Australia’s next uranium producer says the industry is “on the verge of a new renaissance” as nuclear power plants begin to engage with miners amid price fluctuations in the spot market.
Uranium miners have suffered for almost a decade with low spot prices that have seen investment seep from the sector.
Owners of nuclear reactors have been able to rely on low-cost material in the spot market to supplement their long-term contracts.
This possibility quickly opens up as feverish uranium purchases from the North American listed Sprott Physical Uranium Trust, hedge funds and mining companies have put a rocket below uranium prices.
Spending in the low US $ 30s for every pound of yellow cake for most of the year, the price shot up to more than US $ 50 / lb in quick time before hitting chopped water a few weeks ago.
After slipping below $ 40 / lb, it was back at $ 46.50 / lb yesterday, including a $ 7 price increase in a single night.
Investors’ reaction to uranium shares has been wild.
Boss Energy (ASX: BOE) CEO Duncan Craib, whose company owns the development-ready honeymoon mine in South Australia, believes utilities are almost ready to get the market back to sign the long-term contracts needed to restart mothballed operations as Boss’.
Craib spoke at the Resources Rising Stars Boom at a space conference in Perth yesterday and said the renaissance is ready to start.
Decarbonization brings investors and public sentiment back to nuclear power
Nuclear power has been a long-term pariah due to a series of high-profile incidents.
The most recent is the Fukushima disaster in 2011, but attitudes to nuclear power have been colored for decades by the response to tragedies such as the Three Mile Island and Chernobyl crashes.
Although it serves up to 20% of global electricity demand, nuclear power is still under a moratorium in Australia.
In some quarters, however, attitudes are emerging from politicians who see nuclear power, which, unlike burning coal, gas or diesel for electricity, does not emit greenhouse gases as a basic quantity to support the shift to renewable energy.
While nuclear power has been held back by the capital intensity of new construction, Craib says a shift to smaller, cheaper modular reactors will help the sector grow, making uranium a coveted green fuel.
“So global increased recognition of the (role) of nuclear power can play in decarbonising and mitigating climate change by reducing our CO2 emissions while addressing the energy crisis is what really drives the price of uranium, as we see,” he said.
“And the gap between demand and supply that has always existed is further exacerbated by the fact that the Sprott Commodity Trust is now acquiring a lot of available inventory and removing it from the market.”
Craib believes perceptions of nuclear power and uranium mining have changed markedly over the past six months, amid growing concerns about how the world will reach an ambitious net zero by 2050 target and soaring energy prices in the northern hemisphere.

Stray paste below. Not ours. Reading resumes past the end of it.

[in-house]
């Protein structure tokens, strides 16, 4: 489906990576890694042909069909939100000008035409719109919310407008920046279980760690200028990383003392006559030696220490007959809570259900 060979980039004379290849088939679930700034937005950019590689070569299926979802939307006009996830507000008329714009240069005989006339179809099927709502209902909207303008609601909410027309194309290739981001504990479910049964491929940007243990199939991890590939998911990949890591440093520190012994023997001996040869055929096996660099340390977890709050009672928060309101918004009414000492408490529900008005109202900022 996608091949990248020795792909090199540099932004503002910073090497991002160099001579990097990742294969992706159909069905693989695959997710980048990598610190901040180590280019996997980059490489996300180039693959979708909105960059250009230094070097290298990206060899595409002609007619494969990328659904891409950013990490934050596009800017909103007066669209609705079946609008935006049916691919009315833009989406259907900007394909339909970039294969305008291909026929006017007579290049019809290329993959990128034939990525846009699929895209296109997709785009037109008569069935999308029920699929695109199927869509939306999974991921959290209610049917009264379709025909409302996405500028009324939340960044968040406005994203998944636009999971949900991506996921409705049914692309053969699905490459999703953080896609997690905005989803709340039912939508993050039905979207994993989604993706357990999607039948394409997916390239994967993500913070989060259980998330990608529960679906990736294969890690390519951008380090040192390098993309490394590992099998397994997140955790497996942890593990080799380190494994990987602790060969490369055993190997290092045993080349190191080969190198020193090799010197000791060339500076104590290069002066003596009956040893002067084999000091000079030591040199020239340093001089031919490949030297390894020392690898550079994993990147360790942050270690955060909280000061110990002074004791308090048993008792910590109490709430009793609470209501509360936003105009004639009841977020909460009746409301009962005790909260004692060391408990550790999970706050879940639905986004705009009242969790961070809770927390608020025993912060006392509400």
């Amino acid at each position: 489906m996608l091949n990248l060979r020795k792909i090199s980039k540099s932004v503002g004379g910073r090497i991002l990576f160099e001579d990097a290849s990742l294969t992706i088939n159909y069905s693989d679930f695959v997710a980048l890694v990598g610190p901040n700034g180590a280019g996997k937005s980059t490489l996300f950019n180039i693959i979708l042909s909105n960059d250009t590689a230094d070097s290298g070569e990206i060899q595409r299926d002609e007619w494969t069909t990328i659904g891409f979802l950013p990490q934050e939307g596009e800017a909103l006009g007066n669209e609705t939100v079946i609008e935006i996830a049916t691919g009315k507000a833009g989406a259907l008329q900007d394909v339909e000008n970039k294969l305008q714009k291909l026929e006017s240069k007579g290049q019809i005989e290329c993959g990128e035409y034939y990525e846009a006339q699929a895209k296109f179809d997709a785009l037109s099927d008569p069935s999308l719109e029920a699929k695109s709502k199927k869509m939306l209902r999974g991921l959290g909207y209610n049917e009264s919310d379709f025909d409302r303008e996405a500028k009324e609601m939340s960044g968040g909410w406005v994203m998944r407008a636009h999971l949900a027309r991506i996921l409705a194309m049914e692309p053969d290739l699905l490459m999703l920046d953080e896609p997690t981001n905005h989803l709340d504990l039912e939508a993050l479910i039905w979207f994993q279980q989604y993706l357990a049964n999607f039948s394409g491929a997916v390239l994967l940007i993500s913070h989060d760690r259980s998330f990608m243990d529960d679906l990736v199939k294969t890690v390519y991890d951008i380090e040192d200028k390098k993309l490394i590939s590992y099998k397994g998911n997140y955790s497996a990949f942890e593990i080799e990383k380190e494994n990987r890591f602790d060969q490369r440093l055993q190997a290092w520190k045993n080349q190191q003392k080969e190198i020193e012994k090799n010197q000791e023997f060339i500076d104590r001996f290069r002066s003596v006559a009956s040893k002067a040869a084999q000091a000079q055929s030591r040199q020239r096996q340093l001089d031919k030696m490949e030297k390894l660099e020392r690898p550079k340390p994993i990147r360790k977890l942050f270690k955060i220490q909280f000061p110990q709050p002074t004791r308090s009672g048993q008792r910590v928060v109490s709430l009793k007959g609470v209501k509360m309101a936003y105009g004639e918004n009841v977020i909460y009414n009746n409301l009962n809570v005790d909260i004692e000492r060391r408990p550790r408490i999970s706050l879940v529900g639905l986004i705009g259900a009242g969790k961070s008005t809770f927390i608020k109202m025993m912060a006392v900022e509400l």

But he said the fundamentals that have underpinned the market’s latest optimism have been on the rise for several years.
“There has been a real shift in transformation over the last six months … but the key element here is that it fundamentally existed long before this change in the global view towards mitigating climate change,” he said.
“It existed long before COVID. The basic thing was simply that the industry was in doldrums.
“This meant a lack of investment in new mines that have not been investigated. The tools have relied on existing inventory.
“The big change that has happened (with) the sharp rise in the spot price has been the emergence as ourselves, junior producers acquiring physical inventory, we are seeing the price increase, in the same way that we can see with the Sprott Commodity Trust.”
“And since February, we’ve seen a marked increase in investment in uranium stocks of about $ 2 billion, which is really changing the market.”
It is widely accepted that a new supply will be needed from 2024 to keep the world’s nuclear fleet running.
Utilities that have pulled on inventories and are now on their way back to the table with current and potential manufacturers as security of supply becomes a concern.
“(The spot price is) to force nuclear power plants to change their method and go back to long-term contracts, this is where restart projects like honeymoon come into play,” Craib said.
“The only way the industry is going to get off its knees, as it has been for the last 5-10 years, is to encourage higher prices.
“A new incentive price of up to $ 60 / lb is required to bring new projects online again.”
Boss Resources stock price today:
Conditions for a restart are approaching
Spot markets are relatively small and can be particularly volatile, but they provide an important index for long-term contracts, generally signed with a 20% premium to spot prices, and give consumers and producers confidence that both utilities and mines can be sustainable.
A preliminary study in June showed that a honeymoon, a restart of an old uranium mine with approvals and an export permit for already 3.3 million lb uranium per year, could be in production within 12 months after an investment decision at a price of only 80 million dollars.
Because of this, Craib says that honeymoon is a “proven project” with a clear path to production.
Honeymoon would be cash flow positive at current spot prices, but Craib says the boss is waiting for evidence of a sustainable market that will support long-term contracts.
“For us, we only want to make up about 40% of our mining life,” Craib said.
“At these prices, we can do it and keep a lot of the spot material to get exposure for the upside.
“We are on the verge of this new renaissance period.”